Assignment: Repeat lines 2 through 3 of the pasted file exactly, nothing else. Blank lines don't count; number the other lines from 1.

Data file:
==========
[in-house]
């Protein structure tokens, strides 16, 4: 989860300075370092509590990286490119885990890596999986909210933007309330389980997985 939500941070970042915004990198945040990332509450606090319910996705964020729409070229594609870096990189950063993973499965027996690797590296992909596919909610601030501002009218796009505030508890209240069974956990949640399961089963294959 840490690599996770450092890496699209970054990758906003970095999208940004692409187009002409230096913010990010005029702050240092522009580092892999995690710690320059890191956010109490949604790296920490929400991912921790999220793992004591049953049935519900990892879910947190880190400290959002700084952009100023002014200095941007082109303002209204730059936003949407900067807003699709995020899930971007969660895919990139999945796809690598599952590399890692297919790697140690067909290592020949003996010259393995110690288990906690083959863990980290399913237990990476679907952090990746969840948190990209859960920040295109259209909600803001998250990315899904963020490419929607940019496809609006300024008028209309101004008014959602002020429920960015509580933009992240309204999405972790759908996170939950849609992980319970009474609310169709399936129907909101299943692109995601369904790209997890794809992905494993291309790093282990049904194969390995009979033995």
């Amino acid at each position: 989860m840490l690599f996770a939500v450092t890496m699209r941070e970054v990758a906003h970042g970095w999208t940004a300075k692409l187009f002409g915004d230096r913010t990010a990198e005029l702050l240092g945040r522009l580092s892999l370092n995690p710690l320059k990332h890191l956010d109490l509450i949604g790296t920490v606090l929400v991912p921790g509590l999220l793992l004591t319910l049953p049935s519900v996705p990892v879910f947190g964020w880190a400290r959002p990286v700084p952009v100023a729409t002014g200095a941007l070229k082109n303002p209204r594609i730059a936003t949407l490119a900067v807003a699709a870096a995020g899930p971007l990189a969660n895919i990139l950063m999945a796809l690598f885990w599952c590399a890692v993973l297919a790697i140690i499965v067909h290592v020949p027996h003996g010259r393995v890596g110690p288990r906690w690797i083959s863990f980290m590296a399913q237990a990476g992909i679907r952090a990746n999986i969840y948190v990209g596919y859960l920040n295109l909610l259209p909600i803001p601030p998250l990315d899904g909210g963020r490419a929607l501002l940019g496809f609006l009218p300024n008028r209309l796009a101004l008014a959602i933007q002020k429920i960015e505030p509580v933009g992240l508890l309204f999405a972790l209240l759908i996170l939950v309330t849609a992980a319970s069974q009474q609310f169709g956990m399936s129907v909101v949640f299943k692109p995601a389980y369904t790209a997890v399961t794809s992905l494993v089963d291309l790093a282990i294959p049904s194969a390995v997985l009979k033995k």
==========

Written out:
């Protein structure tokens, strides 16, 4: 989860300075370092509590990286490119885990890596999986909210933007309330389980997985 939500941070970042915004990198945040990332509450606090319910996705964020729409070229594609870096990189950063993973499965027996690797590296992909596919909610601030501002009218796009505030508890209240069974956990949640399961089963294959 840490690599996770450092890496699209970054990758906003970095999208940004692409187009002409230096913010990010005029702050240092522009580092892999995690710690320059890191956010109490949604790296920490929400991912921790999220793992004591049953049935519900990892879910947190880190400290959002700084952009100023002014200095941007082109303002209204730059936003949407900067807003699709995020899930971007969660895919990139999945796809690598599952590399890692297919790697140690067909290592020949003996010259393995110690288990906690083959863990980290399913237990990476679907952090990746969840948190990209859960920040295109259209909600803001998250990315899904963020490419929607940019496809609006300024008028209309101004008014959602002020429920960015509580933009992240309204999405972790759908996170939950849609992980319970009474609310169709399936129907909101299943692109995601369904790209997890794809992905494993291309790093282990049904194969390995009979033995």
């Amino acid at each position: 989860m840490l690599f996770a939500v450092t890496m699209r941070e970054v990758a906003h970042g970095w999208t940004a300075k692409l187009f002409g915004d230096r913010t990010a990198e005029l702050l240092g945040r522009l580092s892999l370092n995690p710690l320059k990332h890191l956010d109490l509450i949604g790296t920490v606090l929400v991912p921790g509590l999220l793992l004591t319910l049953p049935s519900v996705p990892v879910f947190g964020w880190a400290r959002p990286v700084p952009v100023a729409t002014g200095a941007l070229k082109n303002p209204r594609i730059a936003t949407l490119a900067v807003a699709a870096a995020g899930p971007l990189a969660n895919i990139l950063m999945a796809l690598f885990w599952c590399a890692v993973l297919a790697i140690i499965v067909h290592v020949p027996h003996g010259r393995v890596g110690p288990r906690w690797i083959s863990f980290m590296a399913q237990a990476g992909i679907r952090a990746n999986i969840y948190v990209g596919y859960l920040n295109l909610l259209p909600i803001p601030p998250l990315d899904g909210g963020r490419a929607l501002l940019g496809f609006l009218p300024n008028r209309l796009a101004l008014a959602i933007q002020k429920i960015e505030p509580v933009g992240l508890l309204f999405a972790l209240l759908i996170l939950v309330t849609a992980a319970s069974q009474q609310f169709g956990m399936s129907v909101v949640f299943k692109p995601a389980y369904t790209a997890v399961t794809s992905l494993v089963d291309l790093a282990i294959p049904s194969a390995v997985l009979k033995k």